“Donald, come home.” As Liz Robbins reported in a recent online post in the New York Times, that was the message on the night of December 7 in Queens, New York “as two dozen men finished their prayers in a basement mosque beneath a discount store on Hillside Avenue in the Jamaica neighborhood, just a block from where Donald J. Trump grew up.”

As Ali Najmi said after prayers at the Arafa Islamic Center in response to the question “Where are the moderate Muslims”: “We’re right here; we’re right in Donald Trump’s neighborhood. He needs to come back home.” Mr. Najmi has extended a Twitter invitation to Donald Trump to come back for “some halal kebabs and a cup of chai tea in the old neighborhood.”

I never tire of saying that it is all too easy to marginalize and demonize persons who disagree with you when you don’t know them on a personal level, including a whole category of persons, like the overwhelming majority of Muslims who are deeply committed to peace and justice. The only antidote to that prevalent contemporary tendency is to take time to get know those who differ from you, listening to and understanding their expressions of joy and sorrow, and their aspirations for the future, which may be very similar to your hopes and dreams.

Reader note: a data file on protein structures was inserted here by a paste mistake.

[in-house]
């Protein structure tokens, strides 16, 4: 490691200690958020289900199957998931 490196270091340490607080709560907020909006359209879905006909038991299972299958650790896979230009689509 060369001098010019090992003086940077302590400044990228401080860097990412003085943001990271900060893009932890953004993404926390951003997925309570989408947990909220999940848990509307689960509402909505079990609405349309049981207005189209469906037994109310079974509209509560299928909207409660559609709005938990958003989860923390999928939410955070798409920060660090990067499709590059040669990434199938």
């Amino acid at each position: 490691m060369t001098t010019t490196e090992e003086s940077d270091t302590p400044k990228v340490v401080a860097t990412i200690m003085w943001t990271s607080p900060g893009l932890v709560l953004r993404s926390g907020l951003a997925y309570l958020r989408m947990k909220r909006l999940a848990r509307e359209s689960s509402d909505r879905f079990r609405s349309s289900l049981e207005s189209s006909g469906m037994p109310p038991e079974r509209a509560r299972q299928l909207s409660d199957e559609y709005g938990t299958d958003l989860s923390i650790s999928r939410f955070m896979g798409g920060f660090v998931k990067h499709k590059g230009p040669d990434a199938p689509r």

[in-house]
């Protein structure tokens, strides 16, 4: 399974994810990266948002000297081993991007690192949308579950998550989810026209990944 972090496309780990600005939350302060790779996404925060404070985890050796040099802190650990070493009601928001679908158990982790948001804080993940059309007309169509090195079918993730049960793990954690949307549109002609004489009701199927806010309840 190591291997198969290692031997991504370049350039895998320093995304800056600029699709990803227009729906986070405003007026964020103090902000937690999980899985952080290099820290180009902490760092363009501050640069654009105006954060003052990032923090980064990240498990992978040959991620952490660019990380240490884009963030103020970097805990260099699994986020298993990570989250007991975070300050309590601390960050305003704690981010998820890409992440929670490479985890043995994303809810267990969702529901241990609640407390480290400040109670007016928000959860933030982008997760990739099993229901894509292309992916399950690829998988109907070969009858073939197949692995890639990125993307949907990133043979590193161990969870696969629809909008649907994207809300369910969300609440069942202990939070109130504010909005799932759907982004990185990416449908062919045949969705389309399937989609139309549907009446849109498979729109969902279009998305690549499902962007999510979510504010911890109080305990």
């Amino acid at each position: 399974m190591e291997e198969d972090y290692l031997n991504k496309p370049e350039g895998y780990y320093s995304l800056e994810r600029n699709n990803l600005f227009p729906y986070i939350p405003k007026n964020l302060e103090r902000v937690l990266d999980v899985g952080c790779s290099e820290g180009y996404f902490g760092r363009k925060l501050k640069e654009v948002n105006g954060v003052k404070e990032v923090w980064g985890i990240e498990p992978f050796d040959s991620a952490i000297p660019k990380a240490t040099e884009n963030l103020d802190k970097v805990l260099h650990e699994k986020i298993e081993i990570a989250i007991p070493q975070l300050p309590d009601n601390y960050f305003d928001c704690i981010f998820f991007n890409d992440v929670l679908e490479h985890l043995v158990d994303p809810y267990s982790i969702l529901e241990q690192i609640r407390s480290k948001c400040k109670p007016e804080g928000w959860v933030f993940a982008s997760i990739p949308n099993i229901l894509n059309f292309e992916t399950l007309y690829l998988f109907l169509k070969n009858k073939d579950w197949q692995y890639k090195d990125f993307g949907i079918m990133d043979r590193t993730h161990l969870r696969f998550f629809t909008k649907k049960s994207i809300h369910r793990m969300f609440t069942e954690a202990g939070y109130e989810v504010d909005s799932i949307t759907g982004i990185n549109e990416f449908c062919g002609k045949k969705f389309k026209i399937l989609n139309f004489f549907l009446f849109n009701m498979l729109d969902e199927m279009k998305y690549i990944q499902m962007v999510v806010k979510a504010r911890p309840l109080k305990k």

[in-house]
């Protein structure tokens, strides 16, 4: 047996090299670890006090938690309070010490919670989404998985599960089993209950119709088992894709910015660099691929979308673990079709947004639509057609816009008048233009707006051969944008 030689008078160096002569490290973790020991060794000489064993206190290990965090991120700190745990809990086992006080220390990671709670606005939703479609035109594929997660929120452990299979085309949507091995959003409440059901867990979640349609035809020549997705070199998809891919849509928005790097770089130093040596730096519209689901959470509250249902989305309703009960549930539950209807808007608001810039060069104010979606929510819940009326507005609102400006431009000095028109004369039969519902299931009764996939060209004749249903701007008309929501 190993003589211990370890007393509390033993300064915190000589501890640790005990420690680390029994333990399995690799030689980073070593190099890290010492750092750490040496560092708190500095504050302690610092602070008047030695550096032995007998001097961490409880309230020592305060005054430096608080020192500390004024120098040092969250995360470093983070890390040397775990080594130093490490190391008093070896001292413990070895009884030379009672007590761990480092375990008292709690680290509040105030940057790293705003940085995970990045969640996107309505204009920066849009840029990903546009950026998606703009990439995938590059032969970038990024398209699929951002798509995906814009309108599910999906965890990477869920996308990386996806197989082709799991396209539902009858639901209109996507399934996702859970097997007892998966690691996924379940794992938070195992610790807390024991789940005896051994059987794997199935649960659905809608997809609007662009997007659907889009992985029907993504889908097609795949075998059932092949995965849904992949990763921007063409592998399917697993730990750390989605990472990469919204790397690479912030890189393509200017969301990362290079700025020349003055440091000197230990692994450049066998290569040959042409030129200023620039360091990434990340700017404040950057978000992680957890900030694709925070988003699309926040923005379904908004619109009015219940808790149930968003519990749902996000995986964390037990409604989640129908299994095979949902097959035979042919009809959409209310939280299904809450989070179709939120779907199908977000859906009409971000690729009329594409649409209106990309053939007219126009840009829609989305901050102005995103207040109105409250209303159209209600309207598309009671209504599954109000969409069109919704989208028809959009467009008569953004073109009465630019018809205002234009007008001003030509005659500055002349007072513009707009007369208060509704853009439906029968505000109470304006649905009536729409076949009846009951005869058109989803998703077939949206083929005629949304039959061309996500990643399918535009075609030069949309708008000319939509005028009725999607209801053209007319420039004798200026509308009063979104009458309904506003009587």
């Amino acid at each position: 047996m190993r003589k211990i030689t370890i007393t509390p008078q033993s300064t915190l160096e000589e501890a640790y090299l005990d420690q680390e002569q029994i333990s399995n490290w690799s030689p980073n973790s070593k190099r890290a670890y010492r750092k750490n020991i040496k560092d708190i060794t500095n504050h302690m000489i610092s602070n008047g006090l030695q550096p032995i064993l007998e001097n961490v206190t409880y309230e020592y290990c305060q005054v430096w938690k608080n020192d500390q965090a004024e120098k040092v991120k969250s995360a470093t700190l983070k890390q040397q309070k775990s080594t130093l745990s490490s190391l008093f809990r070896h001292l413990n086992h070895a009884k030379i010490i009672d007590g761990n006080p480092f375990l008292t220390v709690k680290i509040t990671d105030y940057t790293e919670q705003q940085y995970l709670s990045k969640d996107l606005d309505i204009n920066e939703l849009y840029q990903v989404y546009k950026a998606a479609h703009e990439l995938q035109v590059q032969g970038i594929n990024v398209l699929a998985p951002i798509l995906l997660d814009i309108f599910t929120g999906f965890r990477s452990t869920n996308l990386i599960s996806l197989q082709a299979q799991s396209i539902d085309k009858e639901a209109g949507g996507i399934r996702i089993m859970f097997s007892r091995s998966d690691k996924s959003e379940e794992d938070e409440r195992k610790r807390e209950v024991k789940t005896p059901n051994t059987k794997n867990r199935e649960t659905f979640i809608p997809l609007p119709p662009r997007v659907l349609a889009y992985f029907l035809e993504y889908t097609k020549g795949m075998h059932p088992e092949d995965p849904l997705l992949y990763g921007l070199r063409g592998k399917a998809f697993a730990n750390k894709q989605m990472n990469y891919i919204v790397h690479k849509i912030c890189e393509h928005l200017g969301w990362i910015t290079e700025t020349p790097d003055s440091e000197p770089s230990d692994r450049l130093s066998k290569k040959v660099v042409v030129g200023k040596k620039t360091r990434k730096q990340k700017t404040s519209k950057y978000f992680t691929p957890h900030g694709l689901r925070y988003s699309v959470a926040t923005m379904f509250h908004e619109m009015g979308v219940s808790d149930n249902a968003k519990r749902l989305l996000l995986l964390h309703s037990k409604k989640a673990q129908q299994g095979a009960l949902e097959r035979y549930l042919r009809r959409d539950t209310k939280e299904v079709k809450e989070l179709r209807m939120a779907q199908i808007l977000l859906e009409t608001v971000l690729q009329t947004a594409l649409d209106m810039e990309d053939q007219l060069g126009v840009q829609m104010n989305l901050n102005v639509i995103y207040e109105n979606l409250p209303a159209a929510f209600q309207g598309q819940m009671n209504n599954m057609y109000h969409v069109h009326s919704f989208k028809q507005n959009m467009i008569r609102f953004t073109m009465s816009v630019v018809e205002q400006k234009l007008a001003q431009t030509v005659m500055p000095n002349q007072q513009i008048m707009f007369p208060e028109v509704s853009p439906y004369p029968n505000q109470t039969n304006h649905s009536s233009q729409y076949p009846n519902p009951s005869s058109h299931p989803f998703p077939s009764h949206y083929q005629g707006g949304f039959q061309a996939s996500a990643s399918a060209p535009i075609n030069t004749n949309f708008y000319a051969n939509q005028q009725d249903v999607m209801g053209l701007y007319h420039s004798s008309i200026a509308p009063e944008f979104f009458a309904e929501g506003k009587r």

I know from personal experience that a profound change in perspective can occur when you get to personally know someone who differs from you. So, Donald Trump should accept Mr. Najmi’s gracious invitation, and all of us should take the necessary steps to get to know those who differ from us, especially those who strongly disagree with us. At this time for making resolutions for the New Year, that would be a good place to start.